• TGIQ December 13, 2011 at 7:44 PM

      This comment speaks volumes about another big reason I think blogging, etc. is so important. I think that all too often scientists get hung up on this crazy notion that they’re only doing science…for other scientists. They forget about everybody else for whom their research findings might have meaning, the people who are funding their research and who will ultimately (hopefully) benefit from it, those who would probably really like to be engaged in the process but are kept out of the process by people content to sit high in ivory towers. It drives me nuts. I know plenty of perfectly capable, deep-thinking, intelligent, articulate people who may not have a science degree (or three) but who know an awful lot about an awful lot and are excellent teachers. Academic recognition does not necessarily preclude good science. I’m glad that other people are engaging with you on your blog and chiming in on the discussion and discovery process. That’s really what it needs to be about.

  2. Pingback: Why I spend so much time on the internet (#ScienceShare) | Social Media Research | Scoop.it

  3. africagomez December 13, 2011 at 4:10 PM

    Wonderful post, I really enjoyed reading it.

    • TGIQ December 13, 2011 at 7:45 PM

      Thanks 🙂 I had fun writing it (very hard not to turn it into an extraordinarily long dissertation – I get a little excited about this stuff.)

  4. streepie December 13, 2011 at 7:46 PM

    This is a very timely post – I am teaching a class of MSc students on science communication later today.
    Thanks for the insights – they will be shared!

    • TGIQ December 13, 2011 at 8:28 PM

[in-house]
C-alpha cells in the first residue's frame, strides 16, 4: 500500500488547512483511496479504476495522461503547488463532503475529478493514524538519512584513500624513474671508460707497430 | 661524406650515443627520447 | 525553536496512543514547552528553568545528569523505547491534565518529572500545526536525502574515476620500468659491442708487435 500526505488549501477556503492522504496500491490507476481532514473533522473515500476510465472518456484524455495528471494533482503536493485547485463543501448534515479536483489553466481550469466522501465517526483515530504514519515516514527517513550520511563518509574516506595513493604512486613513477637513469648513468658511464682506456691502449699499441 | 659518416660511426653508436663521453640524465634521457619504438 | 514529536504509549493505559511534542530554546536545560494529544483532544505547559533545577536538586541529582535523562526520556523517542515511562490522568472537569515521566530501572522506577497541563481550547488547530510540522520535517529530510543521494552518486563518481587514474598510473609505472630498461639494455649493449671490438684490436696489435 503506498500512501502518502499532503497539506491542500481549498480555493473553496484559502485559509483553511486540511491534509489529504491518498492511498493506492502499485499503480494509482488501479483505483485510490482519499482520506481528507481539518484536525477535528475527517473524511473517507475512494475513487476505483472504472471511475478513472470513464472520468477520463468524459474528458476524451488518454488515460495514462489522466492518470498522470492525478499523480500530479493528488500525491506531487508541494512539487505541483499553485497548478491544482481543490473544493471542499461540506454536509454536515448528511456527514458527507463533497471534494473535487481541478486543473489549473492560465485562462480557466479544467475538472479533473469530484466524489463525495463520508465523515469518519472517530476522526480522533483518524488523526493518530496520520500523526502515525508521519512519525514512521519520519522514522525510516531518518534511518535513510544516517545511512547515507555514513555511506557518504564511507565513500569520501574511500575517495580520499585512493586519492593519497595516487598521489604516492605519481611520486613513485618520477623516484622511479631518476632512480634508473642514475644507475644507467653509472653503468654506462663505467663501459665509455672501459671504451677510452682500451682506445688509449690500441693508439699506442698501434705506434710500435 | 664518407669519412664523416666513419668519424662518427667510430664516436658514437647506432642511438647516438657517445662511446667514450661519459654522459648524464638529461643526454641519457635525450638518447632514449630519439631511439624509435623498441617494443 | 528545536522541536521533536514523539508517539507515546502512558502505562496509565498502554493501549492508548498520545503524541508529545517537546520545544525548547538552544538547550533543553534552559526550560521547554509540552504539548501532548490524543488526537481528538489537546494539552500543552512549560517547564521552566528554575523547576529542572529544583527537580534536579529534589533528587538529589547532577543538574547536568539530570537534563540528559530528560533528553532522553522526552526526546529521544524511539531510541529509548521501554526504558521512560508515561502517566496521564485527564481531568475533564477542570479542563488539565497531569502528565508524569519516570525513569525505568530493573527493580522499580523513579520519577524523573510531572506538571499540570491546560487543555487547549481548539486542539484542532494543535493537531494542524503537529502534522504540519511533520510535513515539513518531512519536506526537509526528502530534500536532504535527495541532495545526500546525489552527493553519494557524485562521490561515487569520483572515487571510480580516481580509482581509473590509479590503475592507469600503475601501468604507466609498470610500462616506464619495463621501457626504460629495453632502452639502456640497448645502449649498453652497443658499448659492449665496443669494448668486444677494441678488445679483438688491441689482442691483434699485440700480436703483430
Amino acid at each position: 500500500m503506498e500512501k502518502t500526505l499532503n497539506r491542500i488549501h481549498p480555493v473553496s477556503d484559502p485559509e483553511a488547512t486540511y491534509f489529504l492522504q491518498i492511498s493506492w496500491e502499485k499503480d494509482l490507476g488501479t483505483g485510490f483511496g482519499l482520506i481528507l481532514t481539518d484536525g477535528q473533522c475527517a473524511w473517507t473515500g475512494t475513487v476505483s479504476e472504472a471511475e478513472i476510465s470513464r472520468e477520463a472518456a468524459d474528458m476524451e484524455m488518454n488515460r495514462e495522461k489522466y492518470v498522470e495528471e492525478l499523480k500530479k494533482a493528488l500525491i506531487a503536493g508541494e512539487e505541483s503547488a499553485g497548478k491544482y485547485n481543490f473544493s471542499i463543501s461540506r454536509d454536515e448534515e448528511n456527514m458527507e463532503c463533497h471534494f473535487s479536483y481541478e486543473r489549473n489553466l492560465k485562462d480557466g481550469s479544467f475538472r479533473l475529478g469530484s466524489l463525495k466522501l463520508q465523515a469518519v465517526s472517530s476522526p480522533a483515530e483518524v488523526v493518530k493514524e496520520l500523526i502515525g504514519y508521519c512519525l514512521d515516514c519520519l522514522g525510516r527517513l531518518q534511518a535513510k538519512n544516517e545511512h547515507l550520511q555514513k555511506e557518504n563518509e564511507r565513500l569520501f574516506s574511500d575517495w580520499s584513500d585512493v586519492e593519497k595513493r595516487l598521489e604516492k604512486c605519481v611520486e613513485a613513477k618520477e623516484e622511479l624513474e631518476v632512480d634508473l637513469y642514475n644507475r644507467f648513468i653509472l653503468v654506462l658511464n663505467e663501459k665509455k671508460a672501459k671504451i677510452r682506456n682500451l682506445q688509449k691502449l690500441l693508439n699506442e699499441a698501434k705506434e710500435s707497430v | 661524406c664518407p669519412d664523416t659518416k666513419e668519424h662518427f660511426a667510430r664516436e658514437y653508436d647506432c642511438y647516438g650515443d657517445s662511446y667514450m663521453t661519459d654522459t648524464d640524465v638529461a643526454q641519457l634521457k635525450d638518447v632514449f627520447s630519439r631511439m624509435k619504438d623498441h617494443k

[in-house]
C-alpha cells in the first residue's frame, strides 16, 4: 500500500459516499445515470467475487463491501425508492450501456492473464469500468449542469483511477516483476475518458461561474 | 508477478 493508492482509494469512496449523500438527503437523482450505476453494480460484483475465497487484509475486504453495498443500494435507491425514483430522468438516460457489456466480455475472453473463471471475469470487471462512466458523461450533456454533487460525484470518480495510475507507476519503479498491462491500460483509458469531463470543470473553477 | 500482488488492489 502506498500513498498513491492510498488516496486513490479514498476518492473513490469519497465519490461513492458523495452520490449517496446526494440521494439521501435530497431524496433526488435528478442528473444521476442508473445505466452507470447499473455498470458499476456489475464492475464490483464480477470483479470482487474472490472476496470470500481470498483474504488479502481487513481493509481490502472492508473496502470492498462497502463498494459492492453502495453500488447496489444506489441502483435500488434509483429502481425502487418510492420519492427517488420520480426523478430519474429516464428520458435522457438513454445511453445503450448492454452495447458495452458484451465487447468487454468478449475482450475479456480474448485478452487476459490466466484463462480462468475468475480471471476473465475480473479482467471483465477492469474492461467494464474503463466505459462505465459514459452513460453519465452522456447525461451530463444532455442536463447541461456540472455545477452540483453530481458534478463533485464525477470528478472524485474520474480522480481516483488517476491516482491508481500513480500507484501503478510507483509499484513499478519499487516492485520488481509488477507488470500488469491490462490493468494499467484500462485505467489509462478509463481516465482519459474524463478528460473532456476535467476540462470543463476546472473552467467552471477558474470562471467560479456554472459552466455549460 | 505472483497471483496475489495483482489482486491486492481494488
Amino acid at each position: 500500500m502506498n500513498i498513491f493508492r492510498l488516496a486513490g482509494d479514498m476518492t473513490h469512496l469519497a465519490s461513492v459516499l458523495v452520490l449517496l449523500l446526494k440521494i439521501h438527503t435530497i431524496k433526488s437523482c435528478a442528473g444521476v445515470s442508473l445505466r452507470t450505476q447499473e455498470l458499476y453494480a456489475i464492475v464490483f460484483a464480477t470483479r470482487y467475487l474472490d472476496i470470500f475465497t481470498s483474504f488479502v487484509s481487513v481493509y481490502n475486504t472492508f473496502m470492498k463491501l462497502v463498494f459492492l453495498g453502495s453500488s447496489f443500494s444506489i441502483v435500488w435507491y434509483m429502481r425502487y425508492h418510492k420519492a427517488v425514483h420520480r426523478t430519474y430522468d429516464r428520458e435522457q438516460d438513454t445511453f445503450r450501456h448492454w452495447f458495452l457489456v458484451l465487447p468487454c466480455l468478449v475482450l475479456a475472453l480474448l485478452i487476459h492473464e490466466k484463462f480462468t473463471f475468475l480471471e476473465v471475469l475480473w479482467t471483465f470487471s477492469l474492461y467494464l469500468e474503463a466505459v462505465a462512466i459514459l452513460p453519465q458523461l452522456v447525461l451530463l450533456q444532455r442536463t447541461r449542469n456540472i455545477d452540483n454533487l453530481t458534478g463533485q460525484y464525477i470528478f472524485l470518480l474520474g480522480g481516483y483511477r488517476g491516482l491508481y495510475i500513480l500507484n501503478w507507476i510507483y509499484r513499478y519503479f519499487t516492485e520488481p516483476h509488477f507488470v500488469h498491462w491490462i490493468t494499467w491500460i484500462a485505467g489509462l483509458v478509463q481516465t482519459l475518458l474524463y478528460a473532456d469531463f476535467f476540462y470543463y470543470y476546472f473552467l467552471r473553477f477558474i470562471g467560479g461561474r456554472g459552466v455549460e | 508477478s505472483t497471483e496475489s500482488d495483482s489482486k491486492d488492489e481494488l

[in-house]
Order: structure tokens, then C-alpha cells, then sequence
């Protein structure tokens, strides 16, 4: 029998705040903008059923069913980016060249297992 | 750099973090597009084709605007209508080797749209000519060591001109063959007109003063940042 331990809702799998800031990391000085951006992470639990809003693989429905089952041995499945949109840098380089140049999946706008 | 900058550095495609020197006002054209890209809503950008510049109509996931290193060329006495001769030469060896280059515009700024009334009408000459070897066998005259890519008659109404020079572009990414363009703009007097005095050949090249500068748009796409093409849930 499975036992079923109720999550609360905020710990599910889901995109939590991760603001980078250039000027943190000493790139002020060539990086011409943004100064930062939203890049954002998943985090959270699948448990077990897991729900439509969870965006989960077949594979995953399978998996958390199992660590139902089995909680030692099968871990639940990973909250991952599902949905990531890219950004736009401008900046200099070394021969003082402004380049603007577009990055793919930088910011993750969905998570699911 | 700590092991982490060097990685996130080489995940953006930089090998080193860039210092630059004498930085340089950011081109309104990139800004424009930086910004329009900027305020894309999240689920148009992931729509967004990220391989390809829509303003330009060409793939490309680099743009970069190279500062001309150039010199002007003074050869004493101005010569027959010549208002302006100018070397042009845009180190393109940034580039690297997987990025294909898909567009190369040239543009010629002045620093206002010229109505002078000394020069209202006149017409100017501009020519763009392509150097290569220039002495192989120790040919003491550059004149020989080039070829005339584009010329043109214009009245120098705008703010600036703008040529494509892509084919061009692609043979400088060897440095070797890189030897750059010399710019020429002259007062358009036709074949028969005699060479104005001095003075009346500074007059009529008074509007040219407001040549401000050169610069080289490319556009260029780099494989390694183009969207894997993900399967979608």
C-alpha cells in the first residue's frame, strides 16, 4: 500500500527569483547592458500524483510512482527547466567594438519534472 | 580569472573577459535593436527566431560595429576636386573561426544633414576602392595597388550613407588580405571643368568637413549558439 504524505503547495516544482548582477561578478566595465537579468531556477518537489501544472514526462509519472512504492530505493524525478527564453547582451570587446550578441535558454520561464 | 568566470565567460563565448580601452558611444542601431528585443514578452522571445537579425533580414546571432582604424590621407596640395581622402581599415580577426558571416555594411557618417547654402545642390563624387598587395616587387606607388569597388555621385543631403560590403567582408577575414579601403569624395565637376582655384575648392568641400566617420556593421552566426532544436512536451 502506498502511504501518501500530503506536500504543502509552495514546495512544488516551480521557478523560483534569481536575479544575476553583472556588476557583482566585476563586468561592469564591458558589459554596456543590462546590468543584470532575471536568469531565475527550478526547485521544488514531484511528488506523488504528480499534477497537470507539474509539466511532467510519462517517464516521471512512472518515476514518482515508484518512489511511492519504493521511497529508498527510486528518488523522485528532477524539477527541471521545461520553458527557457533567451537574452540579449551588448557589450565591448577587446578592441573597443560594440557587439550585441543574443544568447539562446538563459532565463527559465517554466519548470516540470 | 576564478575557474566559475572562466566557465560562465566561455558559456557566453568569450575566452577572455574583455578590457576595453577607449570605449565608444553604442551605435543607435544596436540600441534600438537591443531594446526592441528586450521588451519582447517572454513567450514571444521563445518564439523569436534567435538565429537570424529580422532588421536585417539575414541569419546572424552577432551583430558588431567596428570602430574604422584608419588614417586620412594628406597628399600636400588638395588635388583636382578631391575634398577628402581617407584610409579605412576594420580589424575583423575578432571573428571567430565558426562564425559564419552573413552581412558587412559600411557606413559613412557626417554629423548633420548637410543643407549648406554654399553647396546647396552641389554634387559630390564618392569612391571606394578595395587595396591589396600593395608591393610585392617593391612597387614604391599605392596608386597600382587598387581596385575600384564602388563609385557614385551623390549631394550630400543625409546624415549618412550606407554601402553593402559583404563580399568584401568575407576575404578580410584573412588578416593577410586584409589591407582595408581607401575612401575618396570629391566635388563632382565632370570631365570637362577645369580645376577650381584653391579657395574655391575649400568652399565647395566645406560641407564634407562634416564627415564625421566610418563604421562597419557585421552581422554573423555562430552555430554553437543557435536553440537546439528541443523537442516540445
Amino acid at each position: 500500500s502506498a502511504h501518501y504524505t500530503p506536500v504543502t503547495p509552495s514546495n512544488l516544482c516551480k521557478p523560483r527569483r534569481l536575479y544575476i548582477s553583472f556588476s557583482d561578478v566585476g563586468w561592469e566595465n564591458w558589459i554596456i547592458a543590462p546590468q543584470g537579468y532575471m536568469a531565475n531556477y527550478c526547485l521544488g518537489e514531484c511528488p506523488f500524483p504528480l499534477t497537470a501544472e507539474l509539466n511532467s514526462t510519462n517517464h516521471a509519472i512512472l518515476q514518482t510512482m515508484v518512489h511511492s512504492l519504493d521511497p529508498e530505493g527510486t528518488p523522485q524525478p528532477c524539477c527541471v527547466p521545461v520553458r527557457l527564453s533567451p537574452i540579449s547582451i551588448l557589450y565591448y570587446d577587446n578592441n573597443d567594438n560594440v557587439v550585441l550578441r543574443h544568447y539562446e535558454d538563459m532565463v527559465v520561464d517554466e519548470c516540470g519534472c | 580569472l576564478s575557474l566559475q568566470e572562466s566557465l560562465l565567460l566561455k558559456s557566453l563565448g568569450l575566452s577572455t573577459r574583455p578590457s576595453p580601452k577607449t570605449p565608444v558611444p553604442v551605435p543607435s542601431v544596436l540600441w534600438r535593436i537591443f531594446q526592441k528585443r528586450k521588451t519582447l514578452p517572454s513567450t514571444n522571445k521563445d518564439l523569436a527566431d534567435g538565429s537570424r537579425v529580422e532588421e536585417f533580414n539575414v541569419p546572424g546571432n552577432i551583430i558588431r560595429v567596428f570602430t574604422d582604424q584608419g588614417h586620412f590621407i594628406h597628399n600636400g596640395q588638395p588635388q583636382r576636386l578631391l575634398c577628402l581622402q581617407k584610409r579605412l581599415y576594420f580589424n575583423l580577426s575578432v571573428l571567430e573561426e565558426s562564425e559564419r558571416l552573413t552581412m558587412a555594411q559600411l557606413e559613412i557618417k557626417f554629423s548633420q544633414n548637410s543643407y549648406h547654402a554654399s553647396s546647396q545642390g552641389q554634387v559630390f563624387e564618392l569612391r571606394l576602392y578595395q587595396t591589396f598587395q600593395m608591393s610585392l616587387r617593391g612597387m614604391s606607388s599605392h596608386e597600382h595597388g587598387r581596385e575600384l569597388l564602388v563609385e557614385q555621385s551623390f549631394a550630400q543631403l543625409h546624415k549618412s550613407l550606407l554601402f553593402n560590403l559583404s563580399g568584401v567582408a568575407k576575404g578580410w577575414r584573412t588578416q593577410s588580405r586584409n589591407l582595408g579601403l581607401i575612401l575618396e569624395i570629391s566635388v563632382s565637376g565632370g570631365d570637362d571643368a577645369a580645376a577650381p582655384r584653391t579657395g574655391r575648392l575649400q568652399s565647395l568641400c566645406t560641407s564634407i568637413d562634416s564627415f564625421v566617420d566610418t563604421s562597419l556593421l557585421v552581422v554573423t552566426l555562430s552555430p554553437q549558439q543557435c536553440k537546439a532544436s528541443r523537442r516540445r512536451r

If this post has helped in any way with that dialogue with your students, then I’m very happy. Thanks so much for the kind feedback! Also, do check out some of the other blog posts I linked to: there are some really excellent discussions going on about this subject!

  5. Kevin Zelnio December 13, 2011 at 9:38 PM

    Hi! I am working on a complementary post along these lines as we speak (check out EvoEcoLab tomorrow)! Nice to see more scientists thinking about these issues. I have been discussing them for a while. If you are interested I’ve archived them on my personal site: http://www.zelnio.org/scicomm/. But mostly, I just wanted to draw your attention to a chapter colleagues and I have forthcoming on Digital Environmentalism. I have a preprint available at my website here for download (pdf): http://www.zelnio.org/wp-content/uploads/2011/11/2012-Thaler-et-al-Digital-Environmentalism-2012-preprint.pdf. I hope it is useful to you are your colleagues!

    • TGIQ December 16, 2011 at 4:35 PM

      Thanks, Kevin! I’ll have a look for that post now. I think that this whole idea of using social media as a routine part of Doing Science is becoming more prevalent, especially (dare I be so bold to say it) among younger scientists. I’ll check out the other links you’ve got there, and hopefully some other readers here will find them useful too!

  6. Ted C. MacRae December 14, 2011 at 10:10 AM

    I can’t add much, other than to emphasize your point about those who have embraced social media for science communication – we carry on without giving the detractors a thought. Frankly, takes me aback every time I remember that science blogging even has detractors. They better get with the program, because it’s happening whether they like it or not.

    Nice post – it’s been fun watching your transformation from disaffected government employee to a front-line thinking entomologist (although it was also fun reading the rantings of the former)!

    • TGIQ December 16, 2011 at 4:37 PM

      I agree, Ted; I’m always really shocked when I read some of the really vehemently oppositional stuff out there (I’m thinking, too, of the talk that Morgan was subjected to at ESA by a really anti-social-media-anti-all-kinds-of-stuff guy). Yeesh. There’s so much potential for really great stuff to happen, so I just don’t get it. And yeah, I just stick my fingers in my ears and go la-la-la and smile to myself because I know ten years from know I’ll be miles ahead of the curve 😛
      Glad you liked the post, Ted. I’m having fun writing about more Doing Science stuff lately. 🙂